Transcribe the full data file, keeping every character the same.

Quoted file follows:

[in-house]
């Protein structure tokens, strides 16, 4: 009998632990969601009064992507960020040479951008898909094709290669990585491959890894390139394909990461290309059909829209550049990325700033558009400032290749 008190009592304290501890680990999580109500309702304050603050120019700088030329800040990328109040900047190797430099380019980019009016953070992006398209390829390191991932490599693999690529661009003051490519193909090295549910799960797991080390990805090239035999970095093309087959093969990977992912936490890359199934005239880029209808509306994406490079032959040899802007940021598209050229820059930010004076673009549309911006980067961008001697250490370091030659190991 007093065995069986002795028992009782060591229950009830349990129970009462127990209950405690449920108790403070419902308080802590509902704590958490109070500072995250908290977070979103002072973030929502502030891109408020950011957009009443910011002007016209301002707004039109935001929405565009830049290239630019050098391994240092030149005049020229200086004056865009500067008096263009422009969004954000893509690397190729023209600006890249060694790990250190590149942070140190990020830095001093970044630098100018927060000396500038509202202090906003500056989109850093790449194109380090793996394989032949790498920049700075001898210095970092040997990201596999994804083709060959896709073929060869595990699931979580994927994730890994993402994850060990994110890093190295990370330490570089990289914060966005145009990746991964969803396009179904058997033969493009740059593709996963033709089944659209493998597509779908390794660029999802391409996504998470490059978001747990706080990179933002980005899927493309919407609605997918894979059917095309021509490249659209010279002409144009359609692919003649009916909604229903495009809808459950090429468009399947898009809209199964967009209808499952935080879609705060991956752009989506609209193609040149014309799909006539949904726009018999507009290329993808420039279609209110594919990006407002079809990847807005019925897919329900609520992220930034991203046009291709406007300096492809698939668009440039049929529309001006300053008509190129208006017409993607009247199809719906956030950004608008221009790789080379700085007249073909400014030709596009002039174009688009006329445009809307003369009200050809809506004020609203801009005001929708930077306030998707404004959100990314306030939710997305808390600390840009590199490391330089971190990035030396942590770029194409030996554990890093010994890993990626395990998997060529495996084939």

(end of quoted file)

[in-house]
């Protein structure tokens, strides 16, 4: 009998632990969601009064992507960020040479951008898909094709290669990585491959890894390139394909990461290309059909829209550049990325700033558009400032290749 008190009592304290501890680990999580109500309702304050603050120019700088030329800040990328109040900047190797430099380019980019009016953070992006398209390829390191991932490599693999690529661009003051490519193909090295549910799960797991080390990805090239035999970095093309087959093969990977992912936490890359199934005239880029209808509306994406490079032959040899802007940021598209050229820059930010004076673009549309911006980067961008001697250490370091030659190991 007093065995069986002795028992009782060591229950009830349990129970009462127990209950405690449920108790403070419902308080802590509902704590958490109070500072995250908290977070979103002072973030929502502030891109408020950011957009009443910011002007016209301002707004039109935001929405565009830049290239630019050098391994240092030149005049020229200086004056865009500067008096263009422009969004954000893509690397190729023209600006890249060694790990250190590149942070140190990020830095001093970044630098100018927060000396500038509202202090906003500056989109850093790449194109380090793996394989032949790498920049700075001898210095970092040997990201596999994804083709060959896709073929060869595990699931979580994927994730890994993402994850060990994110890093190295990370330490570089990289914060966005145009990746991964969803396009179904058997033969493009740059593709996963033709089944659209493998597509779908390794660029999802391409996504998470490059978001747990706080990179933002980005899927493309919407609605997918894979059917095309021509490249659209010279002409144009359609692919003649009916909604229903495009809808459950090429468009399947898009809209199964967009209808499952935080879609705060991956752009989506609209193609040149014309799909006539949904726009018999507009290329993808420039279609209110594919990006407002079809990847807005019925897919329900609520992220930034991203046009291709406007300096492809698939668009440039049929529309001006300053008509190129208006017409993607009247199809719906956030950004608008221009790789080379700085007249073909400014030709596009002039174009688009006329445009809307003369009200050809809506004020609203801009005001929708930077306030998707404004959100990314306030939710997305808390600390840009590199490391330089971190990035030396942590770029194409030996554990890093010994890993990626395990998997060529495996084939």